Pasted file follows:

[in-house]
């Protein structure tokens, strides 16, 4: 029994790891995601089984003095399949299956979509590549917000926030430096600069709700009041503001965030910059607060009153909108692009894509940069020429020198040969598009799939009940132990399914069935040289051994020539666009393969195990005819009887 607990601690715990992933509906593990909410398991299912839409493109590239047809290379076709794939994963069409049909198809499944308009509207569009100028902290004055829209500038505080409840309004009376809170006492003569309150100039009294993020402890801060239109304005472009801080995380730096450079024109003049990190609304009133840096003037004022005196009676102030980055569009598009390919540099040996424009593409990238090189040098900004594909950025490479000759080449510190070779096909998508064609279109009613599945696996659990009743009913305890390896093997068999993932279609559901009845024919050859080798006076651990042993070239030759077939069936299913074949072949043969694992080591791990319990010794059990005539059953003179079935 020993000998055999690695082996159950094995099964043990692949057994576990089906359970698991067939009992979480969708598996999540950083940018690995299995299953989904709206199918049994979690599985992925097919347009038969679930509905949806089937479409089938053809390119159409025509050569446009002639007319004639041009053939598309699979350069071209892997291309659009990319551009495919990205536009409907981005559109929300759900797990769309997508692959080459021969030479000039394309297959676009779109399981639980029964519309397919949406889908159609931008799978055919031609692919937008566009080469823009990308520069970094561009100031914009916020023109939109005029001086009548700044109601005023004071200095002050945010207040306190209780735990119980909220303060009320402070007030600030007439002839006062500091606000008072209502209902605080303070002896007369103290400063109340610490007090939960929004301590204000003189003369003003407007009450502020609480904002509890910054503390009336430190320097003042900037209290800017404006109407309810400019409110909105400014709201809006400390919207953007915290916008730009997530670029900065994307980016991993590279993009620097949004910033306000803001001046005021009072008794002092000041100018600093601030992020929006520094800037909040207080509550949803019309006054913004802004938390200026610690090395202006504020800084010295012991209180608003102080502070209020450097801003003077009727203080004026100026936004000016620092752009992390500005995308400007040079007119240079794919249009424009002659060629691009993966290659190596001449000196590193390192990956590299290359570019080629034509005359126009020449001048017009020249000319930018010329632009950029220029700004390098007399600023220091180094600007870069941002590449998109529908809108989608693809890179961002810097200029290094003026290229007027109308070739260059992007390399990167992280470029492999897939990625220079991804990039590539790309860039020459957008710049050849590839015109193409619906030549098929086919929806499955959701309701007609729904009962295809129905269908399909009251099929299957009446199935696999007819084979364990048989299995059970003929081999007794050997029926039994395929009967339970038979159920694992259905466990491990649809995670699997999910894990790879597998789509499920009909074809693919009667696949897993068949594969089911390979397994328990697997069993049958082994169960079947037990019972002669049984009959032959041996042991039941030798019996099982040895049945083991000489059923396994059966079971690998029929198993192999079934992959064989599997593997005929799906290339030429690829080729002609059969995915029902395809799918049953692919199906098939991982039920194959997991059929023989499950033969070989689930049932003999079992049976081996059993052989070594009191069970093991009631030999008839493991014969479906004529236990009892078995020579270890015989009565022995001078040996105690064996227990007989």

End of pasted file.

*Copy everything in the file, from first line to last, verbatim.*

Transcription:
[in-house]
């Protein structure tokens, strides 16, 4: 029994790891995601089984003095399949299956979509590549917000926030430096600069709700009041503001965030910059607060009153909108692009894509940069020429020198040969598009799939009940132990399914069935040289051994020539666009393969195990005819009887 607990601690715990992933509906593990909410398991299912839409493109590239047809290379076709794939994963069409049909198809499944308009509207569009100028902290004055829209500038505080409840309004009376809170006492003569309150100039009294993020402890801060239109304005472009801080995380730096450079024109003049990190609304009133840096003037004022005196009676102030980055569009598009390919540099040996424009593409990238090189040098900004594909950025490479000759080449510190070779096909998508064609279109009613599945696996659990009743009913305890390896093997068999993932279609559901009845024919050859080798006076651990042993070239030759077939069936299913074949072949043969694992080591791990319990010794059990005539059953003179079935 020993000998055999690695082996159950094995099964043990692949057994576990089906359970698991067939009992979480969708598996999540950083940018690995299995299953989904709206199918049994979690599985992925097919347009038969679930509905949806089937479409089938053809390119159409025509050569446009002639007319004639041009053939598309699979350069071209892997291309659009990319551009495919990205536009409907981005559109929300759900797990769309997508692959080459021969030479000039394309297959676009779109399981639980029964519309397919949406889908159609931008799978055919031609692919937008566009080469823009990308520069970094561009100031914009916020023109939109005029001086009548700044109601005023004071200095002050945010207040306190209780735990119980909220303060009320402070007030600030007439002839006062500091606000008072209502209902605080303070002896007369103290400063109340610490007090939960929004301590204000003189003369003003407007009450502020609480904002509890910054503390009336430190320097003042900037209290800017404006109407309810400019409110909105400014709201809006400390919207953007915290916008730009997530670029900065994307980016991993590279993009620097949004910033306000803001001046005021009072008794002092000041100018600093601030992020929006520094800037909040207080509550949803019309006054913004802004938390200026610690090395202006504020800084010295012991209180608003102080502070209020450097801003003077009727203080004026100026936004000016620092752009992390500005995308400007040079007119240079794919249009424009002659060629691009993966290659190596001449000196590193390192990956590299290359570019080629034509005359126009020449001048017009020249000319930018010329632009950029220029700004390098007399600023220091180094600007870069941002590449998109529908809108989608693809890179961002810097200029290094003026290229007027109308070739260059992007390399990167992280470029492999897939990625220079991804990039590539790309860039020459957008710049050849590839015109193409619906030549098929086919929806499955959701309701007609729904009962295809129905269908399909009251099929299957009446199935696999007819084979364990048989299995059970003929081999007794050997029926039994395929009967339970038979159920694992259905466990491990649809995670699997999910894990790879597998789509499920009909074809693919009667696949897993068949594969089911390979397994328990697997069993049958082994169960079947037990019972002669049984009959032959041996042991039941030798019996099982040895049945083991000489059923396994059966079971690998029929198993192999079934992959064989599997593997005929799906290339030429690829080729002609059969995915029902395809799918049953692919199906098939991982039920194959997991059929023989499950033969070989689930049932003999079992049976081996059993052989070594009191069970093991009631030999008839493991014969479906004529236990009892078995020579270890015989009565022995001078040996105690064996227990007989």